No maintenance on the house or car? You never need new appliances, furnace, paint, remodeling, etc, ... nothing?

So maybe you spend $16K in some years, but it seems you've left out the expenses that do hit us from time to time, and on average are not likely to fit in a $100/month misc category.

-ERD50
The OP said expenses not budget. I spend ~$16K, but I get more than that from dividends/interest. The left over covers any emergent expense, I just don't carry a line item for it. I got 220K miles out of the last car but that was heavy commuting to work. At my current mileage rate the new car should outlast me!
__________________
rbmrtn is offline   Reply With Quote
Old 12-19-2012, 02:08 PM   #50
Thinks s/he gets paid by the post
nun's Avatar
 
Join Date: Feb 2006
Posts: 4,836
Here's my current ER spending budget. The health premium is more than I pay at the moment as my employer pays 3/4 of that, and I pay more tax right now as my earned income is far higher than the income I'll draw/need in retirement. No mortgage, but I have a $400/month slush fund that I put aside for one off costs and I have an emergency fund of one year's expenses that I don't include in my income calculations so it can be used for large costs

house tax & ins 550
health premium
450
Internet & calbe TV 110
cell phone 65
food 500
misc, entertainment, clothes, repairs etc 400
gas
60
electricity
30
heat
95
car
200
tax 369
monthly total 2829

yearly total 33948
__________________
“So we beat on, boats against the current, borne back ceaselessly into the past.”

Current AA: 65% Equity Funds / 20% Bonds / 7% Stable Value /3% Cash / 5% TIAA Traditional
Retired Mar 2014 at age 52, target WR: 0.0%,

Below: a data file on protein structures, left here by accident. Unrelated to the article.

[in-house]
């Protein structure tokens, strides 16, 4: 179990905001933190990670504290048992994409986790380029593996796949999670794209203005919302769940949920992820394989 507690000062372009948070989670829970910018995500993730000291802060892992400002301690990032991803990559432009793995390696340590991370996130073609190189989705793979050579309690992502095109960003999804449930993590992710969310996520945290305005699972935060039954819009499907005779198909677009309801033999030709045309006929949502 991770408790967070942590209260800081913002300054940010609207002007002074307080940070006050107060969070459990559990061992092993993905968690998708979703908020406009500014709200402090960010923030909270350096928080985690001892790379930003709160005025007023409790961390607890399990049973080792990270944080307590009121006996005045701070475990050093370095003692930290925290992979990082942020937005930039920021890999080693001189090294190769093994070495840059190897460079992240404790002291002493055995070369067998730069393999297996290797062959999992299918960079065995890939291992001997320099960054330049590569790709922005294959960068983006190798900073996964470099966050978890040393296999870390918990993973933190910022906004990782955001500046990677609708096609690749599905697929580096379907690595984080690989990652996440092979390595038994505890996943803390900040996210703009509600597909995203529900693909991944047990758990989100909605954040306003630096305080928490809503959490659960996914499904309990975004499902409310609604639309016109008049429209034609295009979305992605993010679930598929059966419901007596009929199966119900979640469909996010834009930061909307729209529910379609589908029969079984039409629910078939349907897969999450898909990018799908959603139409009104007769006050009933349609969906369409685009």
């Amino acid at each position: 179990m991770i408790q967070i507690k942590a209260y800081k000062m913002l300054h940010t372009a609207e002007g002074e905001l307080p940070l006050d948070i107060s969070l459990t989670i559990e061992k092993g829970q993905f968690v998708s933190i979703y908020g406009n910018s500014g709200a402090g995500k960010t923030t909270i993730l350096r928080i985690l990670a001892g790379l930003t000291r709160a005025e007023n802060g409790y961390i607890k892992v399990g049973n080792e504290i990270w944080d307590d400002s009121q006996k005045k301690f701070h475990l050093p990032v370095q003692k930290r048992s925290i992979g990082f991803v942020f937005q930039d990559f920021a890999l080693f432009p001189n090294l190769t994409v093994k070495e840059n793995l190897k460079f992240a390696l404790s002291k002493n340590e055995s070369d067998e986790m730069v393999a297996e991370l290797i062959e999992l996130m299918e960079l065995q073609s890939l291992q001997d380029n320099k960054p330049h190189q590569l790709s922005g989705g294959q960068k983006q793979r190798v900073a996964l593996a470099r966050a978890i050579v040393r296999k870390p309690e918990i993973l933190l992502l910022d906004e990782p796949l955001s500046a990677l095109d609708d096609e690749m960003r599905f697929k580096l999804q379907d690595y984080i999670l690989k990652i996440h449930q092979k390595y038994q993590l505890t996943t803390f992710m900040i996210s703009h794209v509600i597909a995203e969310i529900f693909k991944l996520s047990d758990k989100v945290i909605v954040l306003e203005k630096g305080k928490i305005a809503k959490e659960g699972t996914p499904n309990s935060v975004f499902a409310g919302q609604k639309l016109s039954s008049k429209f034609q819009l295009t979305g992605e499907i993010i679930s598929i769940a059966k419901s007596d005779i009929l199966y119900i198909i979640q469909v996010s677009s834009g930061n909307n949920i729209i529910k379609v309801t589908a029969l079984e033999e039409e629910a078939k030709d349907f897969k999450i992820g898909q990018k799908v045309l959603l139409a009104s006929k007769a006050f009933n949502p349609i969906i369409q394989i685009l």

Income from pension and rent
nun is offline   Reply With Quote
Old 12-19-2012, 02:15 PM   #51
Full time employment: Posting here.
SumDay's Avatar
 
Join Date: Aug 2012
Posts: 799
Quote:
I've never understood this kind of thinking. What you can spend in retirement is a function of what you saved earlier. I just don't see them as separate 'accounts'.
You know, I don't understand it either. I have virtually NO vices. I eat healthy, quit smoking 27 years ago, maybe a few drinks a month. I guess this is my one naughty habit. Not enough to delay our retirement, but I am amazed when I see my Master Card bill each month (which I always pay in full). Perhaps I'll try to scale back 10% each year for the next 5 years I plan to work. I like having goals. Thanks for the impetus.

And by the way, with Amazon Prime you get thousands of free streaming videos to watch on your Kindle. I've just started watching Upstairs Downstairs for free, so there's some squishy cost in all this too.
__________________
SumDay is offline   Reply With Quote
Old 12-19-2012, 02:55 PM   #52
Give me a museum and I'll fill it. (Picasso)
Give me a forum ...
NW-Bound's Avatar
 
Join Date: Jul 2008
Posts: 19,403
Quote:
Originally Posted by Lsbcal View Post
Those who mention percentage of portfolio numbers may have different values because some may be getting Social Security or have pensions. We just started SS last year and that helped a lot with % of portfolio spending.
I cannot speak for others who quoted WR, but as I have repeatedly mentioned here that I have a goal of staying at 3.5% WR, I need to add a clarification.

We have no pensions, no health benefits, and are not at SS drawing age. The 3.5% WR should include very little income tax, as I will be spending after-tax savings. There's much dividend and cap gain inside 401k and IRAs that are tax-delayed.
__________________
NW-Bound is offline   Reply With Quote
Old 12-19-2012, 03:07 PM   #53
Give me a museum and I'll fill it. (Picasso)
Give me a forum ...
Lsbcal's Avatar
 
Join Date: May 2006
Location: west coast, hi there!
Posts: 5,676
Quote:
Originally Posted by NW-Bound View Post
I cannot speak for others who quoted WR, but as I have repeatedly mentioned here that I have a goal of staying at 3.5% WR, I need to add a clarification.

We have no pensions, no health benefits, and are not at SS drawing age. The 3.5% WR should include very little income tax, as I will be spending after-tax savings. There's much dividend and cap gain inside 401k and IRAs that are tax-delayed.
That last part reminds me that tax strategy is quite individual and can also skew the WR. One person could appear to have a lower WR partly because of how they manage their withdrawals.